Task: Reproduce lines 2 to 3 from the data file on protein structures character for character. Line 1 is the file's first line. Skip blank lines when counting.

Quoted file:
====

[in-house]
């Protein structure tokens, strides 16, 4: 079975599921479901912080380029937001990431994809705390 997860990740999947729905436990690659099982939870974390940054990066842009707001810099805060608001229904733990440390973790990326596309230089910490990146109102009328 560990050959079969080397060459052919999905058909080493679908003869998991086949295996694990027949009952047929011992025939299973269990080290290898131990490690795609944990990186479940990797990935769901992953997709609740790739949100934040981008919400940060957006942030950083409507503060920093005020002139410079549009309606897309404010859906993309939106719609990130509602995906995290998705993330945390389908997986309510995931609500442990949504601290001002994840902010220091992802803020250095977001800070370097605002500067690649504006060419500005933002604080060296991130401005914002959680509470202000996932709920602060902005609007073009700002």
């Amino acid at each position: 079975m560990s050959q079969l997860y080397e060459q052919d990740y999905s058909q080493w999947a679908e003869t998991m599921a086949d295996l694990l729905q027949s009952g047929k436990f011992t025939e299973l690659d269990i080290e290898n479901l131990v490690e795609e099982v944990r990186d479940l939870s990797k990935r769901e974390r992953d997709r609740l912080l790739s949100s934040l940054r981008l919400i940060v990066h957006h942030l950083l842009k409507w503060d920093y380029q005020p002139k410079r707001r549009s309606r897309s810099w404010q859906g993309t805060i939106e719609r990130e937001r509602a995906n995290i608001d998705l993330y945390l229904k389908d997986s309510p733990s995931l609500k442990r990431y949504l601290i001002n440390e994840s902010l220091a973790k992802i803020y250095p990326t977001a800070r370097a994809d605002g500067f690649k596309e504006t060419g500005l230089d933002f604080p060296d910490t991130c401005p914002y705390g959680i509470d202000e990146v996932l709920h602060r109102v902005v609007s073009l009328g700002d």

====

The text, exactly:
């Protein structure tokens, strides 16, 4: 079975599921479901912080380029937001990431994809705390 997860990740999947729905436990690659099982939870974390940054990066842009707001810099805060608001229904733990440390973790990326596309230089910490990146109102009328 560990050959079969080397060459052919999905058909080493679908003869998991086949295996694990027949009952047929011992025939299973269990080290290898131990490690795609944990990186479940990797990935769901992953997709609740790739949100934040981008919400940060957006942030950083409507503060920093005020002139410079549009309606897309404010859906993309939106719609990130509602995906995290998705993330945390389908997986309510995931609500442990949504601290001002994840902010220091992802803020250095977001800070370097605002500067690649504006060419500005933002604080060296991130401005914002959680509470202000996932709920602060902005609007073009700002």
């Amino acid at each position: 079975m560990s050959q079969l997860y080397e060459q052919d990740y999905s058909q080493w999947a679908e003869t998991m599921a086949d295996l694990l729905q027949s009952g047929k436990f011992t025939e299973l690659d269990i080290e290898n479901l131990v490690e795609e099982v944990r990186d479940l939870s990797k990935r769901e974390r992953d997709r609740l912080l790739s949100s934040l940054r981008l919400i940060v990066h957006h942030l950083l842009k409507w503060d920093y380029q005020p002139k410079r707001r549009s309606r897309s810099w404010q859906g993309t805060i939106e719609r990130e937001r509602a995906n995290i608001d998705l993330y945390l229904k389908d997986s309510p733990s995931l609500k442990r990431y949504l601290i001002n440390e994840s902010l220091a973790k992802i803020y250095p990326t977001a800070r370097a994809d605002g500067f690649k596309e504006t060419g500005l230089d933002f604080p060296d910490t991130c401005p914002y705390g959680i509470d202000e990146v996932l709920h602060r109102v902005v609007s073009l009328g700002d």